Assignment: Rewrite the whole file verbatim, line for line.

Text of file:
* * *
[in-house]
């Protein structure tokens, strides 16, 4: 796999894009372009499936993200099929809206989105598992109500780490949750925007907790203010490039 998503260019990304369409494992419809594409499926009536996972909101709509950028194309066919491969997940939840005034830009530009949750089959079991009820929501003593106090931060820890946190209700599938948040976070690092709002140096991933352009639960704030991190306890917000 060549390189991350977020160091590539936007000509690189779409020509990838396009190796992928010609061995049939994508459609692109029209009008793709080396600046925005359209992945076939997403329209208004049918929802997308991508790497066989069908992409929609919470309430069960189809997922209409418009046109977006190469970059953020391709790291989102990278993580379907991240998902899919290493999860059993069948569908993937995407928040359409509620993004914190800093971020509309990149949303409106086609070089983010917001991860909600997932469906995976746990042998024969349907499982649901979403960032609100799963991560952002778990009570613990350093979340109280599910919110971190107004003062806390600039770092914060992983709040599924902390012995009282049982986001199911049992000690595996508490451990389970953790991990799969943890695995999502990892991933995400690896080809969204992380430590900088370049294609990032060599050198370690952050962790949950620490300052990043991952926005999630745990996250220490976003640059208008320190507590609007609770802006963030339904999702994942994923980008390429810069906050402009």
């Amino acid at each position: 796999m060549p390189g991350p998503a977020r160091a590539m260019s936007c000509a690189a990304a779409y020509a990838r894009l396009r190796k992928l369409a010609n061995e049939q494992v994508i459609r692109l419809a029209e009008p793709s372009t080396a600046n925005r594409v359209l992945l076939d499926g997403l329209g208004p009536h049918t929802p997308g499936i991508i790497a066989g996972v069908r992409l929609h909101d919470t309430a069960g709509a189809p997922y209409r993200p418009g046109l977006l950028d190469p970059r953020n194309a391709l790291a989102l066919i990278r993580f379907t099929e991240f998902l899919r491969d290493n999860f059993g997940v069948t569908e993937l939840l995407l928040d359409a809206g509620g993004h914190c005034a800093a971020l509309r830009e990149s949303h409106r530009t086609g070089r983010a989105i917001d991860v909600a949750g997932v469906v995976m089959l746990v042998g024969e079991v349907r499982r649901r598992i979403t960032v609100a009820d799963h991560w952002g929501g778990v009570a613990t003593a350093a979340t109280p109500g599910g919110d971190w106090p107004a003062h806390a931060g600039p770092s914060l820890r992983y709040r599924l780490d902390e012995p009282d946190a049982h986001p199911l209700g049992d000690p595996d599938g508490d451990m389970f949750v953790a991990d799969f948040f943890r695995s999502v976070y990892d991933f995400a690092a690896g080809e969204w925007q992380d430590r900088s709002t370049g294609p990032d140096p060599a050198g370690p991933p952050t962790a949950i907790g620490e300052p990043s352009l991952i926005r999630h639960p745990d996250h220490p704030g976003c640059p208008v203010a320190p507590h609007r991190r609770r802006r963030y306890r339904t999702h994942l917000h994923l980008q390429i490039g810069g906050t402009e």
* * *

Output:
[in-house]
């Protein structure tokens, strides 16, 4: 796999894009372009499936993200099929809206989105598992109500780490949750925007907790203010490039 998503260019990304369409494992419809594409499926009536996972909101709509950028194309066919491969997940939840005034830009530009949750089959079991009820929501003593106090931060820890946190209700599938948040976070690092709002140096991933352009639960704030991190306890917000 060549390189991350977020160091590539936007000509690189779409020509990838396009190796992928010609061995049939994508459609692109029209009008793709080396600046925005359209992945076939997403329209208004049918929802997308991508790497066989069908992409929609919470309430069960189809997922209409418009046109977006190469970059953020391709790291989102990278993580379907991240998902899919290493999860059993069948569908993937995407928040359409509620993004914190800093971020509309990149949303409106086609070089983010917001991860909600997932469906995976746990042998024969349907499982649901979403960032609100799963991560952002778990009570613990350093979340109280599910919110971190107004003062806390600039770092914060992983709040599924902390012995009282049982986001199911049992000690595996508490451990389970953790991990799969943890695995999502990892991933995400690896080809969204992380430590900088370049294609990032060599050198370690952050962790949950620490300052990043991952926005999630745990996250220490976003640059208008320190507590609007609770802006963030339904999702994942994923980008390429810069906050402009």
């Amino acid at each position: 796999m060549p390189g991350p998503a977020r160091a590539m260019s936007c000509a690189a990304a779409y020509a990838r894009l396009r190796k992928l369409a010609n061995e049939q494992v994508i459609r692109l419809a029209e009008p793709s372009t080396a600046n925005r594409v359209l992945l076939d499926g997403l329209g208004p009536h049918t929802p997308g499936i991508i790497a066989g996972v069908r992409l929609h909101d919470t309430a069960g709509a189809p997922y209409r993200p418009g046109l977006l950028d190469p970059r953020n194309a391709l790291a989102l066919i990278r993580f379907t099929e991240f998902l899919r491969d290493n999860f059993g997940v069948t569908e993937l939840l995407l928040d359409a809206g509620g993004h914190c005034a800093a971020l509309r830009e990149s949303h409106r530009t086609g070089r983010a989105i917001d991860v909600a949750g997932v469906v995976m089959l746990v042998g024969e079991v349907r499982r649901r598992i979403t960032v609100a009820d799963h991560w952002g929501g778990v009570a613990t003593a350093a979340t109280p109500g599910g919110d971190w106090p107004a003062h806390a931060g600039p770092s914060l820890r992983y709040r599924l780490d902390e012995p009282d946190a049982h986001p199911l209700g049992d000690p595996d599938g508490d451990m389970f949750v953790a991990d799969f948040f943890r695995s999502v976070y990892d991933f995400a690092a690896g080809e969204w925007q992380d430590r900088s709002t370049g294609p990032d140096p060599a050198g370690p991933p952050t962790a949950i907790g620490e300052p990043s352009l991952i926005r999630h639960p745990d996250h220490p704030g976003c640059p208008v203010a320190p507590h609007r991190r609770r802006r963030y306890r339904t999702h994942l917000h994923l980008q390429i490039g810069g906050t402009e």